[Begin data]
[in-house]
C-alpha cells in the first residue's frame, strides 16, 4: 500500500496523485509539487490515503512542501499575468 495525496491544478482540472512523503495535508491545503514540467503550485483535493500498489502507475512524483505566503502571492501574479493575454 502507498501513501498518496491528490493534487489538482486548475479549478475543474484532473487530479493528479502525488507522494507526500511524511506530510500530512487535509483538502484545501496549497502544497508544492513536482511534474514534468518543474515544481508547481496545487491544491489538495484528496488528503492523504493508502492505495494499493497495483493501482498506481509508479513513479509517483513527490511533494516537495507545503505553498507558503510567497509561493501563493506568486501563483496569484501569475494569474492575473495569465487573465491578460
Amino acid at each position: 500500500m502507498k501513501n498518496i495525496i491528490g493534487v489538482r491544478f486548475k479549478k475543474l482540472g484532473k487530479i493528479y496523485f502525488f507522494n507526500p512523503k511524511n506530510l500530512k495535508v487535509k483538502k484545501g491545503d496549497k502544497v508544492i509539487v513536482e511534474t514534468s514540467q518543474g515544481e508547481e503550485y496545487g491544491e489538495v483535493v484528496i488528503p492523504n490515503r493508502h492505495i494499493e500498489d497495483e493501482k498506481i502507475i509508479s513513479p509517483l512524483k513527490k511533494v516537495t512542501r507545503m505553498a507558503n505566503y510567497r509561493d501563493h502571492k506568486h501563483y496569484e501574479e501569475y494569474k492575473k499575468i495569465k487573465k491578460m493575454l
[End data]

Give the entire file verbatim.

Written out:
[in-house]
C-alpha cells in the first residue's frame, strides 16, 4: 500500500496523485509539487490515503512542501499575468 495525496491544478482540472512523503495535508491545503514540467503550485483535493500498489502507475512524483505566503502571492501574479493575454 502507498501513501498518496491528490493534487489538482486548475479549478475543474484532473487530479493528479502525488507522494507526500511524511506530510500530512487535509483538502484545501496549497502544497508544492513536482511534474514534468518543474515544481508547481496545487491544491489538495484528496488528503492523504493508502492505495494499493497495483493501482498506481509508479513513479509517483513527490511533494516537495507545503505553498507558503510567497509561493501563493506568486501563483496569484501569475494569474492575473495569465487573465491578460
Amino acid at each position: 500500500m502507498k501513501n498518496i495525496i491528490g493534487v489538482r491544478f486548475k479549478k475543474l482540472g484532473k487530479i493528479y496523485f502525488f507522494n507526500p512523503k511524511n506530510l500530512k495535508v487535509k483538502k484545501g491545503d496549497k502544497v508544492i509539487v513536482e511534474t514534468s514540467q518543474g515544481e508547481e503550485y496545487g491544491e489538495v483535493v484528496i488528503p492523504n490515503r493508502h492505495i494499493e500498489d497495483e493501482k498506481i502507475i509508479s513513479p509517483l512524483k513527490k511533494v516537495t512542501r507545503m505553498a507558503n505566503y510567497r509561493d501563493h502571492k506568486h501563483y496569484e501574479e501569475y494569474k492575473k499575468i495569465k487573465k491578460m493575454l